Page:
Share | Contact Us | NPEC Email Alerts |
Articles Working Papers & Monographs Interviews Official Docs & Letters Op-Eds & Blogs Press Releases Presentations Audio & Video Testimony & Transcripts



Related Regions
Asia, Pacific Rim
  
 

Follow @NuclearPolicy to be the first in on NPEC's latest research

 
More of NPEC’s Work
A chronological listing by resource:

Articles | Working Papers & Monographs | Interviews | Official Docs & Letters | Op-Eds & Blogs | Press Releases | Presentations | Audio & Video | Testimony & Transcripts
 
HOME > OP-EDS & BLOGS      
The Next North Korean Threat: Killer Missiles for All

In this op-ed, featured in The Wall Street Journal, NPEC's Executive Director and Zachary Keck examine the security implications of North Korea's recent test of a 300-1,000 kilometer range Scud missile with a maneuvering reentry vehicle. The piece analyzes how the further spread of this missile technology to hostile nations and terror groups threatens the security of the United States and its allies and what the U.S. should do about it. 

Jul 31, 2017
AUTHOR: Henry Sokolski & Zachary Keck

Kim Jong Un is Going Ballistic in More Ways Than One 

North Korea has developed advanced short-range weapons and is almost certain to export them.
 

By Henry Sokolski and Zachary Keck
 

Among the many types of missiles North Korea is perfecting is a short-range system that Kim Jong Un is almost certain to export. Although not as worrisome as the intercontinental ballistic missile Pyongyang tested last Friday, this weapon has a highly accurate front end optimized to knock out overseas U.S. and allied bases, Persian Gulf oil fields, key Israeli assets and eventually even commercial shipping and warships. The good news is there’s still time to halt the system’s proliferation, but only if we act quickly.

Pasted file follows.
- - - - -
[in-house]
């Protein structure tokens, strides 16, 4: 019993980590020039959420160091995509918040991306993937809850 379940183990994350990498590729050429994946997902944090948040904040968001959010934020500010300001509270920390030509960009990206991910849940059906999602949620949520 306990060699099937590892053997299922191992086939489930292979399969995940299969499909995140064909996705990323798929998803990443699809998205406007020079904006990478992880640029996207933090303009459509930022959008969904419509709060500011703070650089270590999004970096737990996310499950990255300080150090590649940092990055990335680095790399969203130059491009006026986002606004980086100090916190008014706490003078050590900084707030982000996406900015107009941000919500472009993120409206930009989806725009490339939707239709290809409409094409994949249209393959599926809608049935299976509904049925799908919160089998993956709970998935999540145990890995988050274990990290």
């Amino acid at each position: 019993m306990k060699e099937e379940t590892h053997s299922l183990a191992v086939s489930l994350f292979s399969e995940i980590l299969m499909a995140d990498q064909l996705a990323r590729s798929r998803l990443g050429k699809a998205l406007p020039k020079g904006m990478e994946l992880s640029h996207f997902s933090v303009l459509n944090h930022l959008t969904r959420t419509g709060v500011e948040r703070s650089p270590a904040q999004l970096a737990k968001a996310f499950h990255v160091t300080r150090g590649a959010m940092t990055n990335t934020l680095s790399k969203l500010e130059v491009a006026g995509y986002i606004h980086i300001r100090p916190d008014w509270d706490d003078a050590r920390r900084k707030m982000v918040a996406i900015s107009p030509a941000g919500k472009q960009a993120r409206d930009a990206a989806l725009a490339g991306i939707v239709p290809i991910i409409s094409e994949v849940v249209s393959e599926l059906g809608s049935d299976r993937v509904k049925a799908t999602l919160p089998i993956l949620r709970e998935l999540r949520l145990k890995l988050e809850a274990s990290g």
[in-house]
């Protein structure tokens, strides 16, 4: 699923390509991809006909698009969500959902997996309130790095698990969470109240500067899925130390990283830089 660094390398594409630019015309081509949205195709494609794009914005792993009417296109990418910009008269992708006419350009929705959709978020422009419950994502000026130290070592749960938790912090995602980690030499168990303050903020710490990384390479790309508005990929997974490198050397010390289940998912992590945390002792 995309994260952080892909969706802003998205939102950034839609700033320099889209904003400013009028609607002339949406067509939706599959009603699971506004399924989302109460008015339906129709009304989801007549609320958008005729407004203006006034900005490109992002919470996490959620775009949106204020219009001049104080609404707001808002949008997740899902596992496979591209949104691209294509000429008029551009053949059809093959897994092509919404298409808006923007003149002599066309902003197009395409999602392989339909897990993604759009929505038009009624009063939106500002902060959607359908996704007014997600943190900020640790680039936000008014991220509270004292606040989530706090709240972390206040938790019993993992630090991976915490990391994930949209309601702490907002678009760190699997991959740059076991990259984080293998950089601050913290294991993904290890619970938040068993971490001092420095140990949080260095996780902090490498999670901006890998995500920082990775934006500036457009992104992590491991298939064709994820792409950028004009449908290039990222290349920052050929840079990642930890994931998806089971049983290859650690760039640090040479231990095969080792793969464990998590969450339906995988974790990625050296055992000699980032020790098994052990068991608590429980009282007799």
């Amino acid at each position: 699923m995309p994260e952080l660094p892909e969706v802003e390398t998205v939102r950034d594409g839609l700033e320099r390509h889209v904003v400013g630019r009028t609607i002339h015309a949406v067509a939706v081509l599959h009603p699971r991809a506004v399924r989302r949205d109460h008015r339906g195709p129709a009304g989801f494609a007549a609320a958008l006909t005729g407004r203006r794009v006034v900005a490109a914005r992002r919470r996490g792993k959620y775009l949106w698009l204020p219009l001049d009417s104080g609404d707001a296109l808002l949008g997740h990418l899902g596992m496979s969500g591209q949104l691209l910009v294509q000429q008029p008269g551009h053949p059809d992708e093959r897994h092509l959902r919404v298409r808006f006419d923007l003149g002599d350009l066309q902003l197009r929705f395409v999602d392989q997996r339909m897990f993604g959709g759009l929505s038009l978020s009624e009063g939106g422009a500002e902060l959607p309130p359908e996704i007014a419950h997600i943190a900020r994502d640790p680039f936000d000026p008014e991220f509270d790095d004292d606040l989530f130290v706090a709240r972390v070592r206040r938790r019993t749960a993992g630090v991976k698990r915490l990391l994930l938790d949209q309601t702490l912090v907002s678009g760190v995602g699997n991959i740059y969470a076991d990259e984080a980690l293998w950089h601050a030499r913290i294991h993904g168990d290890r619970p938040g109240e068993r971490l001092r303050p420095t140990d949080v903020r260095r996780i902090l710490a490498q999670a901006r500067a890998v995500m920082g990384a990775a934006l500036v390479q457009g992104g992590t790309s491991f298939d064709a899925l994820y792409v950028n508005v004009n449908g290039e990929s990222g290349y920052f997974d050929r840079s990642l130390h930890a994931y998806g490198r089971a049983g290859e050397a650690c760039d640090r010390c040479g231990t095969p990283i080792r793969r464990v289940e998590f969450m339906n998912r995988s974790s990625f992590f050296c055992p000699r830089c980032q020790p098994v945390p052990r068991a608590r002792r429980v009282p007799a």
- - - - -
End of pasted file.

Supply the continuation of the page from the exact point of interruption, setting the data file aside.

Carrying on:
The missile in question is an advanced version of a Scud, a 185- to 620-mile-range missile that has been in use world-wide for decades. What makes the version North Korea just tested so different is that it has a maneuvering re-entry vehicle, or MaRV, which allows the missile’s warhead to maneuver late in flight both to evade missile defenses and achieve pinpoint accuracy. China, Russia, the U.S. and South Korea have all tested MaRVs but decided, so far, not to export them. Iran has also tested a MaRV, raising questions about Tehran’s possible cooperation with Pyongyang.

The worry now is how far and quickly this technology might spread. Pyongyang has already sold ballistic missiles to seven countries, including Iran, Syria and Saddam Hussein’s Iraq. These sales generate precious hard currency for the Kim regime, which is otherwise difficult to come by as Washington continues to ratchet up sanctions.

Pyongyang will have no trouble finding customers. While only Iran or Pakistan might consider purchasing a North Korean ICBM, 15 countries besides North Korea already possess older Scud missile systems they might want to upgrade. Getting a MaRV version would be an affordable way to threaten targets that previously could have been knocked out only by a nuclear warhead or scores of missiles...

To continue reading this article, click here.

The Nonproliferation Policy Education Center (NPEC), is a 501 (c)3 nonpartisan, nonprofit, educational organization
founded in 1994 to promote a better understanding of strategic weapons proliferation issues. NPEC educates policymakers, journalists,
and university professors about proliferation threats and possible new policies and measures to meet them.
Feedback
1600 Wilson Blvd. | Suite 640 | Arlington, VA 22209 | phone: 571-970-3187 | webmaster@npolicy.org